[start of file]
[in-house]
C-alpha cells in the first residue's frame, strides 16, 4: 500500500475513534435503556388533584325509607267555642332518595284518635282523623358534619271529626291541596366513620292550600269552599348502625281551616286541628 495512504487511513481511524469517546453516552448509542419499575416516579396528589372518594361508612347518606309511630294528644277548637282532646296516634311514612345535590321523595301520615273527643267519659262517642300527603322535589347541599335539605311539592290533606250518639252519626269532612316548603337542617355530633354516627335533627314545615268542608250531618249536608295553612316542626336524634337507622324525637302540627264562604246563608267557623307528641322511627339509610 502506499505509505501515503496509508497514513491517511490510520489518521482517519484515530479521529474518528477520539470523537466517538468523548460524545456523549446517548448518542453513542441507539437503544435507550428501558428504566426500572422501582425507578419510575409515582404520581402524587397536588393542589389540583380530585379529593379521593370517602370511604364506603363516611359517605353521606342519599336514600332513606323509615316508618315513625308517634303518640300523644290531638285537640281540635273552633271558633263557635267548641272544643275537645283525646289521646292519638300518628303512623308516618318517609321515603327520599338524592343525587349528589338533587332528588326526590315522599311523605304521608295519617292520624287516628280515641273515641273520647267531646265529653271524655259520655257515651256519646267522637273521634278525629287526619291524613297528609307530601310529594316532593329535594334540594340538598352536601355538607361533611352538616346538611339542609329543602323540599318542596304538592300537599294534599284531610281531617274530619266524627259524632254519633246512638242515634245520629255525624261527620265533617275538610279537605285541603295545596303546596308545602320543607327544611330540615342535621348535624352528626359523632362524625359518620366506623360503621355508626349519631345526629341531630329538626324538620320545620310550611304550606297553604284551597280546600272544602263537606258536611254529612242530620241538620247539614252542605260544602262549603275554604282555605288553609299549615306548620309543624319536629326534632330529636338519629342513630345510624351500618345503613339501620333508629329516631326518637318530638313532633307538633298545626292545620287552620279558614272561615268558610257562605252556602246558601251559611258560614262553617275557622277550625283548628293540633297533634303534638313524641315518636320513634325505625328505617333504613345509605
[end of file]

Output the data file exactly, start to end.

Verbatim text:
[in-house]
C-alpha cells in the first residue's frame, strides 16, 4: 500500500475513534435503556388533584325509607267555642332518595284518635282523623358534619271529626291541596366513620292550600269552599348502625281551616286541628 495512504487511513481511524469517546453516552448509542419499575416516579396528589372518594361508612347518606309511630294528644277548637282532646296516634311514612345535590321523595301520615273527643267519659262517642300527603322535589347541599335539605311539592290533606250518639252519626269532612316548603337542617355530633354516627335533627314545615268542608250531618249536608295553612316542626336524634337507622324525637302540627264562604246563608267557623307528641322511627339509610 502506499505509505501515503496509508497514513491517511490510520489518521482517519484515530479521529474518528477520539470523537466517538468523548460524545456523549446517548448518542453513542441507539437503544435507550428501558428504566426500572422501582425507578419510575409515582404520581402524587397536588393542589389540583380530585379529593379521593370517602370511604364506603363516611359517605353521606342519599336514600332513606323509615316508618315513625308517634303518640300523644290531638285537640281540635273552633271558633263557635267548641272544643275537645283525646289521646292519638300518628303512623308516618318517609321515603327520599338524592343525587349528589338533587332528588326526590315522599311523605304521608295519617292520624287516628280515641273515641273520647267531646265529653271524655259520655257515651256519646267522637273521634278525629287526619291524613297528609307530601310529594316532593329535594334540594340538598352536601355538607361533611352538616346538611339542609329543602323540599318542596304538592300537599294534599284531610281531617274530619266524627259524632254519633246512638242515634245520629255525624261527620265533617275538610279537605285541603295545596303546596308545602320543607327544611330540615342535621348535624352528626359523632362524625359518620366506623360503621355508626349519631345526629341531630329538626324538620320545620310550611304550606297553604284551597280546600272544602263537606258536611254529612242530620241538620247539614252542605260544602262549603275554604282555605288553609299549615306548620309543624319536629326534632330529636338519629342513630345510624351500618345503613339501620333508629329516631326518637318530638313532633307538633298545626292545620287552620279558614272561615268558610257562605252556602246558601251559611258560614262553617275557622277550625283548628293540633297533634303534638313524641315518636320513634325505625328505617333504613345509605